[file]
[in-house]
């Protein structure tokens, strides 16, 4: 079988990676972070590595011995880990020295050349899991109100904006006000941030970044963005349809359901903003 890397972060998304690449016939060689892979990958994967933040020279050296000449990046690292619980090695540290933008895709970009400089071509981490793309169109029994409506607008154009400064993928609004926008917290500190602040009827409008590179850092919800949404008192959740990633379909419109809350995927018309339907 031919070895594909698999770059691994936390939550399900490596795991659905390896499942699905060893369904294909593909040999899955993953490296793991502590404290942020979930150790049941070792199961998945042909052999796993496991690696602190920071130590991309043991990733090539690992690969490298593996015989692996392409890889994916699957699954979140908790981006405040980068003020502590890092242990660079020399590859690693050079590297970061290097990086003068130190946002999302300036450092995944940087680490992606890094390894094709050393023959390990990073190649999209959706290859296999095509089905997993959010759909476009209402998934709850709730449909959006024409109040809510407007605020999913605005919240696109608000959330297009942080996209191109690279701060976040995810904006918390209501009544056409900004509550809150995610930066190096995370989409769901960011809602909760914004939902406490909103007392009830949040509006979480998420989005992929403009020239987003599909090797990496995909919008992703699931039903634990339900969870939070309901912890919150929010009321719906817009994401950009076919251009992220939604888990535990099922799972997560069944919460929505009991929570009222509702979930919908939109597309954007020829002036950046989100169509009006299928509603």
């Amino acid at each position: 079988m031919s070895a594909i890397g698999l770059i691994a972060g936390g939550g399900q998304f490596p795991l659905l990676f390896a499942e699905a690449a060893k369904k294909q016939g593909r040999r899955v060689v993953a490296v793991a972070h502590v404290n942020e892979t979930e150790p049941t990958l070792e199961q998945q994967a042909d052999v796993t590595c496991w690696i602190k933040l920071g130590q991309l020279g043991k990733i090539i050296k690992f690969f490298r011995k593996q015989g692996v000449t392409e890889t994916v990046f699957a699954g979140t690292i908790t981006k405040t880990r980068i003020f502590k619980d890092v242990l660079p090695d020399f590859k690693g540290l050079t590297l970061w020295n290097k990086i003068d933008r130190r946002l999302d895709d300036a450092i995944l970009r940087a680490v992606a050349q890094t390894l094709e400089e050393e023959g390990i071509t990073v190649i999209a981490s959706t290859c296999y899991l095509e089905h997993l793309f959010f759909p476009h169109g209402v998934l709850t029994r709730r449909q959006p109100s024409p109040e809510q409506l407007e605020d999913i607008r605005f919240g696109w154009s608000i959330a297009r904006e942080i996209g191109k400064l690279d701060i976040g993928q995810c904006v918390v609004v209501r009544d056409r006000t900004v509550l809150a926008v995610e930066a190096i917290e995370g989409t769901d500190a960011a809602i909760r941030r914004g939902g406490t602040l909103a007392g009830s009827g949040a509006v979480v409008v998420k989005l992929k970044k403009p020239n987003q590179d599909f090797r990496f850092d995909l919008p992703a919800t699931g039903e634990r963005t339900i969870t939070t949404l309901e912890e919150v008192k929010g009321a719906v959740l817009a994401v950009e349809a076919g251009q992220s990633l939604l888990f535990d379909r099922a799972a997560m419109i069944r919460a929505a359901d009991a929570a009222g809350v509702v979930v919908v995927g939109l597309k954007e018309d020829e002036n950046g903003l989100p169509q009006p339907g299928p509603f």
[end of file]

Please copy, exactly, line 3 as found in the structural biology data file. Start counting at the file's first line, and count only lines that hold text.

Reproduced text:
């Amino acid at each position: 079988m031919s070895a594909i890397g698999l770059i691994a972060g936390g939550g399900q998304f490596p795991l659905l990676f390896a499942e699905a690449a060893k369904k294909q016939g593909r040999r899955v060689v993953a490296v793991a972070h502590v404290n942020e892979t979930e150790p049941t990958l070792e199961q998945q994967a042909d052999v796993t590595c496991w690696i602190k933040l920071g130590q991309l020279g043991k990733i090539i050296k690992f690969f490298r011995k593996q015989g692996v000449t392409e890889t994916v990046f699957a699954g979140t690292i908790t981006k405040t880990r980068i003020f502590k619980d890092v242990l660079p090695d020399f590859k690693g540290l050079t590297l970061w020295n290097k990086i003068d933008r130190r946002l999302d895709d300036a450092i995944l970009r940087a680490v992606a050349q890094t390894l094709e400089e050393e023959g390990i071509t990073v190649i999209a981490s959706t290859c296999y899991l095509e089905h997993l793309f959010f759909p476009h169109g209402v998934l709850t029994r709730r449909q959006p109100s024409p109040e809510q409506l407007e605020d999913i607008r605005f919240g696109w154009s608000i959330a297009r904006e942080i996209g191109k400064l690279d701060i976040g993928q995810c904006v918390v609004v209501r009544d056409r006000t900004v509550l809150a926008v995610e930066a190096i917290e995370g989409t769901d500190a960011a809602i909760r941030r914004g939902g406490t602040l909103a007392g009830s009827g949040a509006v979480v409008v998420k989005l992929k970044k403009p020239n987003q590179d599909f090797r990496f850092d995909l919008p992703a919800t699931g039903e634990r963005t339900i969870t939070t949404l309901e912890e919150v008192k929010g009321a719906v959740l817009a994401v950009e349809a076919g251009q992220s990633l939604l888990f535990d379909r099922a799972a997560m419109i069944r919460a929505a359901d009991a929570a009222g809350v509702v979930v919908v995927g939109l597309k954007e018309d020829e002036n950046g903003l989100p169509q009006p339907g299928p509603f």